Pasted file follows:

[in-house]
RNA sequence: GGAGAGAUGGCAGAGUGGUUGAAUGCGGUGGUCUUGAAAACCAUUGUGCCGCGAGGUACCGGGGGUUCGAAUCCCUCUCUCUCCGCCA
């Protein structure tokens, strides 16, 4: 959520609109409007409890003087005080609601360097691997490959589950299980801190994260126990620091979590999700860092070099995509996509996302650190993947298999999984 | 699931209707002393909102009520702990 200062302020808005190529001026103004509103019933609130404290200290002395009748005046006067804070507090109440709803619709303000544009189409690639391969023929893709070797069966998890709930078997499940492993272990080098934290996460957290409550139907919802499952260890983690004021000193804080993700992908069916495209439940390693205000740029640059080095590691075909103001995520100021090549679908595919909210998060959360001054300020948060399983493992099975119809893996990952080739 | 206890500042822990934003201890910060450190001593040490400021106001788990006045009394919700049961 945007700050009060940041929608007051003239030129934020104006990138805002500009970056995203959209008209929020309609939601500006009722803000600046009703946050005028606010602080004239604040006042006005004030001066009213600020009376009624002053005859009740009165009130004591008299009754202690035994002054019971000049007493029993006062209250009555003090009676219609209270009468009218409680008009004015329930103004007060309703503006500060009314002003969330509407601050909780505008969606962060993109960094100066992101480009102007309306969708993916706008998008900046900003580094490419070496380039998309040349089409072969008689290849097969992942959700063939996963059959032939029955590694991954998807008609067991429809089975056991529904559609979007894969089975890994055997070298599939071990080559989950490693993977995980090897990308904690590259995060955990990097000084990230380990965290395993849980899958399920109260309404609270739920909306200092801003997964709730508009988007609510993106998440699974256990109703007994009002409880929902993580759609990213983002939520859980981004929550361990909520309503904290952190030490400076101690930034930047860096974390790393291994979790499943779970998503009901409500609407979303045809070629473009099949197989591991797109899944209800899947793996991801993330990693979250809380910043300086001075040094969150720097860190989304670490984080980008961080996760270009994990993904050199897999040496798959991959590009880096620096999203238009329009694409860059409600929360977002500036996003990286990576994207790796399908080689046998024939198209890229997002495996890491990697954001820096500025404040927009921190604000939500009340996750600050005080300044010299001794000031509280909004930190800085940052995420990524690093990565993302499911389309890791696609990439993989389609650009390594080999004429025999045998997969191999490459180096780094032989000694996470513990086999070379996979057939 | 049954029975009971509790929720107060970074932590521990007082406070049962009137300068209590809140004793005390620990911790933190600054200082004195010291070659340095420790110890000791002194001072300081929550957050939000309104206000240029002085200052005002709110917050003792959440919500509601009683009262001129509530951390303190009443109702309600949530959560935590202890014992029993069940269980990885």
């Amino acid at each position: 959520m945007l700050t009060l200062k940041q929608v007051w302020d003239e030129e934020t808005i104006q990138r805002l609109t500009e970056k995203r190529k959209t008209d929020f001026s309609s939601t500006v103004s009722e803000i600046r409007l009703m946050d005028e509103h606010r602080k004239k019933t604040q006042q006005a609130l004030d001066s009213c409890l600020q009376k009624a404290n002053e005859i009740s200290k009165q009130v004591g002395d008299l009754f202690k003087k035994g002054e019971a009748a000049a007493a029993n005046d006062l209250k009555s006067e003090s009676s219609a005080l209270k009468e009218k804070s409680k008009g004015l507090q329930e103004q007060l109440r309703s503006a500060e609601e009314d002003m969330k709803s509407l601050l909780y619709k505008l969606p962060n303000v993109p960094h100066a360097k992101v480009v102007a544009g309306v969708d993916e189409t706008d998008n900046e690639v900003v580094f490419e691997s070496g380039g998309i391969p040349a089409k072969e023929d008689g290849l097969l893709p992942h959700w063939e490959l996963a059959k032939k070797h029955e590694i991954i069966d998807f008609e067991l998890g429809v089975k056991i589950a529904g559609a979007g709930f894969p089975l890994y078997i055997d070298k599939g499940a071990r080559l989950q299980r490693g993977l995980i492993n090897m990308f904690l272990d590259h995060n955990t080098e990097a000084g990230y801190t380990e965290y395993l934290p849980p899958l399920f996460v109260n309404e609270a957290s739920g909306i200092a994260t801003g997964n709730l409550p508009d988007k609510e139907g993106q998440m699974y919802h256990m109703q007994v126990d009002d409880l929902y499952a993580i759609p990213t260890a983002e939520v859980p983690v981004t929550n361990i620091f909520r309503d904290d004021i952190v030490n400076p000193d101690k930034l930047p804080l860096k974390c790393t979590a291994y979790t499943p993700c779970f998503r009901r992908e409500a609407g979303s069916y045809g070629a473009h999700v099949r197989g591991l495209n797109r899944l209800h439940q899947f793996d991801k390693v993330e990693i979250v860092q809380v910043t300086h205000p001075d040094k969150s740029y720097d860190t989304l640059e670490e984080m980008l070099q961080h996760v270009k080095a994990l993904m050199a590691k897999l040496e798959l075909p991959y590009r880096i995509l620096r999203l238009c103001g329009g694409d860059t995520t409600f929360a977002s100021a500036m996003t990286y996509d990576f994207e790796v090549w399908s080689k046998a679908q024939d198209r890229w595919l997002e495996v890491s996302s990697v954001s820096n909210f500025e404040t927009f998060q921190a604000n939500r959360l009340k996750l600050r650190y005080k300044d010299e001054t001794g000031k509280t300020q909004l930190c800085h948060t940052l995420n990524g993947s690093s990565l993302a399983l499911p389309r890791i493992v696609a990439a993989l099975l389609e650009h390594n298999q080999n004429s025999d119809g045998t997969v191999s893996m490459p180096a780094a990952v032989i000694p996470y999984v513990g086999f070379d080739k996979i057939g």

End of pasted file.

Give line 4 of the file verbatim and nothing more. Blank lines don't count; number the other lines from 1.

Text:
């Amino acid at each position: 959520m945007l700050t009060l200062k940041q929608v007051w302020d003239e030129e934020t808005i104006q990138r805002l609109t500009e970056k995203r190529k959209t008209d929020f001026s309609s939601t500006v103004s009722e803000i600046r409007l009703m946050d005028e509103h606010r602080k004239k019933t604040q006042q006005a609130l004030d001066s009213c409890l600020q009376k009624a404290n002053e005859i009740s200290k009165q009130v004591g002395d008299l009754f202690k003087k035994g002054e019971a009748a000049a007493a029993n005046d006062l209250k009555s006067e003090s009676s219609a005080l209270k009468e009218k804070s409680k008009g004015l507090q329930e103004q007060l109440r309703s503006a500060e609601e009314d002003m969330k709803s509407l601050l909780y619709k505008l969606p962060n303000v993109p960094h100066a360097k992101v480009v102007a544009g309306v969708d993916e189409t706008d998008n900046e690639v900003v580094f490419e691997s070496g380039g998309i391969p040349a089409k072969e023929d008689g290849l097969l893709p992942h959700w063939e490959l996963a059959k032939k070797h029955e590694i991954i069966d998807f008609e067991l998890g429809v089975k056991i589950a529904g559609a979007g709930f894969p089975l890994y078997i055997d070298k599939g499940a071990r080559l989950q299980r490693g993977l995980i492993n090897m990308f904690l272990d590259h995060n955990t080098e990097a000084g990230y801190t380990e965290y395993l934290p849980p899958l399920f996460v109260n309404e609270a957290s739920g909306i200092a994260t801003g997964n709730l409550p508009d988007k609510e139907g993106q998440m699974y919802h256990m109703q007994v126990d009002d409880l929902y499952a993580i759609p990213t260890a983002e939520v859980p983690v981004t929550n361990i620091f909520r309503d904290d004021i952190v030490n400076p000193d101690k930034l930047p804080l860096k974390c790393t979590a291994y979790t499943p993700c779970f998503r009901r992908e409500a609407g979303s069916y045809g070629a473009h999700v099949r197989g591991l495209n797109r899944l209800h439940q899947f793996d991801k390693v993330e990693i979250v860092q809380v910043t300086h205000p001075d040094k969150s740029y720097d860190t989304l640059e670490e984080m980008l070099q961080h996760v270009k080095a994990l993904m050199a590691k897999l040496e798959l075909p991959y590009r880096i995509l620096r999203l238009c103001g329009g694409d860059t995520t409600f929360a977002s100021a500036m996003t990286y996509d990576f994207e790796v090549w399908s080689k046998a679908q024939d198209r890229w595919l997002e495996v890491s996302s990697v954001s820096n909210f500025e404040t927009f998060q921190a604000n939500r959360l009340k996750l600050r650190y005080k300044d010299e001054t001794g000031k509280t300020q909004l930190c800085h948060t940052l995420n990524g993947s690093s990565l993302a399983l499911p389309r890791i493992v696609a990439a993989l099975l389609e650009h390594n298999q080999n004429s025999d119809g045998t997969v191999s893996m490459p180096a780094a990952v032989i000694p996470y999984v513990g086999f070379d080739k996979i057939g």